• Ependymomas—derived from neoplastic transformation of the ependymal cells lining the ventricular system; usually located in the fourth and lateral ventricles; account for two to three percent of all brain tumors; most are well-defined, but some are not; variation on this is subependymoma which is slow growing
  • Glioblastoma Multiforme—may be composed of several different kinds of cells, such as astrocytes and oligodendrocytes; more common in people ages 50 to 70; tend to grow rapidly, spread to other tissue and have a poor prognosis; most invasive type of glial tumor
  • Medulloblastomas—usually arise in cerebellum; occur more frequently in children; considered high grade, but are usually responsive to radiation and chemotherapy
  • Oligodendrogliomas—derived from the cells that make myelin, the insulation for the wiring of the brain; most common in 20-40s
  • Optic Nerve Glioma—located near nerve pathways between eyes and brain; most often occurs in infants and children but can occur in adults; can range from low to high grade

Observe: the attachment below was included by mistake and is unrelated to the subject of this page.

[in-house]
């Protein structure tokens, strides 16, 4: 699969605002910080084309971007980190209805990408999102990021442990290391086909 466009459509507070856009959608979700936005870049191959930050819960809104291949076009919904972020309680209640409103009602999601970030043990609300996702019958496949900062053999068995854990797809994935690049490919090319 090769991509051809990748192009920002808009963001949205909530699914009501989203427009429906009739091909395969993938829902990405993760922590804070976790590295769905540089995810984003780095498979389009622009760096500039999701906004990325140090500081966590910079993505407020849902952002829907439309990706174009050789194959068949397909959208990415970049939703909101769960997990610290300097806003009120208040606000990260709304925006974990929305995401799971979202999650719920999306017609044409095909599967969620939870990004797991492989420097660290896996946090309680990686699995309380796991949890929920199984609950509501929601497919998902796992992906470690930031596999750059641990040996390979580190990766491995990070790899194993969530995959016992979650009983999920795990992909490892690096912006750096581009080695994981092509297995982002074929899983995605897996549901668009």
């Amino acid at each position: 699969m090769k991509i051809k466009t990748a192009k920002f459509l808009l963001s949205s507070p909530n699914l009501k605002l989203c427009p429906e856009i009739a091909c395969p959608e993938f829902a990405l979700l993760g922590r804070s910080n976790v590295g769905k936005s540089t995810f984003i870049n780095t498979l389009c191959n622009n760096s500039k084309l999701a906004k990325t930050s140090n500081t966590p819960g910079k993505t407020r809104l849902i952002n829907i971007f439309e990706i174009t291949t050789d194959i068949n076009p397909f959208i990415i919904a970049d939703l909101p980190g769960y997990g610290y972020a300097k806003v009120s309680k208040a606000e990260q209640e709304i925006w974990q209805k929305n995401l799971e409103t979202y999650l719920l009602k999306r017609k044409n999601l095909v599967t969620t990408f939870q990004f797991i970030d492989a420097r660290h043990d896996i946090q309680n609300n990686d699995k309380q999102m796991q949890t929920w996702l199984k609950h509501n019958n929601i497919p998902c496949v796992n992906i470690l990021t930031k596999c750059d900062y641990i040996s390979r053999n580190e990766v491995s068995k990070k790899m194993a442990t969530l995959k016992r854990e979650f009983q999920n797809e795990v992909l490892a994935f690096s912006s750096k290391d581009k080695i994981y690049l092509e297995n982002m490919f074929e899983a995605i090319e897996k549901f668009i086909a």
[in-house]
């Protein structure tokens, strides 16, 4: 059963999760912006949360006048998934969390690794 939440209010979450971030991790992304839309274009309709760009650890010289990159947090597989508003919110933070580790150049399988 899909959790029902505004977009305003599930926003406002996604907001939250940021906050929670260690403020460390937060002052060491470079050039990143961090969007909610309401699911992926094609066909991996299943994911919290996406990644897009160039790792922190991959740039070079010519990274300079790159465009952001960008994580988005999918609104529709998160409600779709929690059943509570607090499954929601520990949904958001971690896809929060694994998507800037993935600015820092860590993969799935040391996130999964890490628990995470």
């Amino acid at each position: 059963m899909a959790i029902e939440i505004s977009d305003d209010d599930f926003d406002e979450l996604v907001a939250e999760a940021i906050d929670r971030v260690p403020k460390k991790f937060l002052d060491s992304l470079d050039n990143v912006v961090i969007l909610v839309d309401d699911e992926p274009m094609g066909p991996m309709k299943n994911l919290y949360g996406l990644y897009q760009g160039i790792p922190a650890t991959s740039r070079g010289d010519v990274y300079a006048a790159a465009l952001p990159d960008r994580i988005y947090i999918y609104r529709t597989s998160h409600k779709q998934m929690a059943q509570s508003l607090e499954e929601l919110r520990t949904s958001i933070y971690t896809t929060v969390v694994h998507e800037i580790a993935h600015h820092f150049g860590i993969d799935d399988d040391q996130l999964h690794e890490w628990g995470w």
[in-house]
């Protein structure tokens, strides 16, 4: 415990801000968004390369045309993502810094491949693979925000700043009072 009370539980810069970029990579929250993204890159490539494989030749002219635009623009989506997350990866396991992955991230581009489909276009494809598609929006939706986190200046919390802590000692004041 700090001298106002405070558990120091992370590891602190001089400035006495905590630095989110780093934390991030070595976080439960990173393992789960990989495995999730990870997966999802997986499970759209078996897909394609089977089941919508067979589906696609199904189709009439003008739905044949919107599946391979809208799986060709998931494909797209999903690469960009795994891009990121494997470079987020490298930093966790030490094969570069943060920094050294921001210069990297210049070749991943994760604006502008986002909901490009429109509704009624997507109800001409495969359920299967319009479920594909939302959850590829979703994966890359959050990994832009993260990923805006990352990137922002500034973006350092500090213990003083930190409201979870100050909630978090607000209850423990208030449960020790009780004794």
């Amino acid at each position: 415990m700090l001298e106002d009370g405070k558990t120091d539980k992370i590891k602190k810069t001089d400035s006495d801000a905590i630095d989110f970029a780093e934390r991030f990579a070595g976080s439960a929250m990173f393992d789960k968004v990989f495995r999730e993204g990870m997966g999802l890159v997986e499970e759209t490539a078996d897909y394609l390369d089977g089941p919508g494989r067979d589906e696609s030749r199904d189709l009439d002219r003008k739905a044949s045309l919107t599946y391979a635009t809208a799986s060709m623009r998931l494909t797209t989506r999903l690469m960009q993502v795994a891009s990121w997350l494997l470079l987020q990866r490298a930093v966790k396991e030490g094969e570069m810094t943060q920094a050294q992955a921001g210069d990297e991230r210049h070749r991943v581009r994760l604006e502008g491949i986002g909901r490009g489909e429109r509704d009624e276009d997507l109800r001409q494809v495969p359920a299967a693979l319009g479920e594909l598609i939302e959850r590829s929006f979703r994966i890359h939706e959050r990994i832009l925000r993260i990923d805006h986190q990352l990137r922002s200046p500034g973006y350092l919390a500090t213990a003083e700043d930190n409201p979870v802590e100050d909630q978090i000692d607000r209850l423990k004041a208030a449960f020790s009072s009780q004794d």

• Pineoblastoma—located near pineal gland; occurs most often in children and young adults; can range from low to high grade
  • Primitive Neuroectodermal (PNET)—grown from undeveloped brain cells; several types of tumors in this category including pineoblastoma, medulloblastoma, and cerebral cortex PNET; spread through central nervous system; tend to be large; highly aggressive

Other Types of Brain Tumors

Metastatic Brain Tumors—secondary brain tumor; common among middle-aged and elderly; begins as cancer somewhere else in the body; carried to brain by blood stream or by extension from adjacent involved tissues

Hemangioblastomas—slow-growing; most common in people ages 40 to 60; commonly located in the cerebellum; originate from blood vessels; can be large in size and often accompanied by a cyst

Rhabdoid Tumors—rare; highly aggressive; tend to spread throughout the central nervous system; often appear in multiple sites in the body, especially in kidneys; more prevalent in young children, but also can occur in adults